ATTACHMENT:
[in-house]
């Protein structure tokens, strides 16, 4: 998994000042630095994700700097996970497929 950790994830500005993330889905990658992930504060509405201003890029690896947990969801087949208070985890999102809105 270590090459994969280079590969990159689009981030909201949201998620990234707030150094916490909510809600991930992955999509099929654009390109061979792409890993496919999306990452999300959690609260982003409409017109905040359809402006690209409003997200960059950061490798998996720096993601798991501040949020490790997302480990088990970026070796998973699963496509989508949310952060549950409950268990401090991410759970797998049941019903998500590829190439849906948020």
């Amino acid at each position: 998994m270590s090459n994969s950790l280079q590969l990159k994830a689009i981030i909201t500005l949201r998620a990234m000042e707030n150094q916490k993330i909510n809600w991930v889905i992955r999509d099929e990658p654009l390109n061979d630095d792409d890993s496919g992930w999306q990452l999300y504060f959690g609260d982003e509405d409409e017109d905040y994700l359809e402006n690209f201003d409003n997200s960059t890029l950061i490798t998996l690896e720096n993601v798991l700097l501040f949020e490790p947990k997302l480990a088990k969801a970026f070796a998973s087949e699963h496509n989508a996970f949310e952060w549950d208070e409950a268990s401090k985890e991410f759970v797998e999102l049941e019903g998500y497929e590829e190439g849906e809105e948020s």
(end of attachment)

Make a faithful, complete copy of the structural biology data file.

[in-house]
């Protein structure tokens, strides 16, 4: 998994000042630095994700700097996970497929 950790994830500005993330889905990658992930504060509405201003890029690896947990969801087949208070985890999102809105 270590090459994969280079590969990159689009981030909201949201998620990234707030150094916490909510809600991930992955999509099929654009390109061979792409890993496919999306990452999300959690609260982003409409017109905040359809402006690209409003997200960059950061490798998996720096993601798991501040949020490790997302480990088990970026070796998973699963496509989508949310952060549950409950268990401090991410759970797998049941019903998500590829190439849906948020």
């Amino acid at each position: 998994m270590s090459n994969s950790l280079q590969l990159k994830a689009i981030i909201t500005l949201r998620a990234m000042e707030n150094q916490k993330i909510n809600w991930v889905i992955r999509d099929e990658p654009l390109n061979d630095d792409d890993s496919g992930w999306q990452l999300y504060f959690g609260d982003e509405d409409e017109d905040y994700l359809e402006n690209f201003d409003n997200s960059t890029l950061i490798t998996l690896e720096n993601v798991l700097l501040f949020e490790p947990k997302l480990a088990k969801a970026f070796a998973s087949e699963h496509n989508a996970f949310e952060w549950d208070e409950a268990s401090k985890e991410f759970v797998e999102l049941e019903g998500y497929e590829e190439g849906e809105e948020s």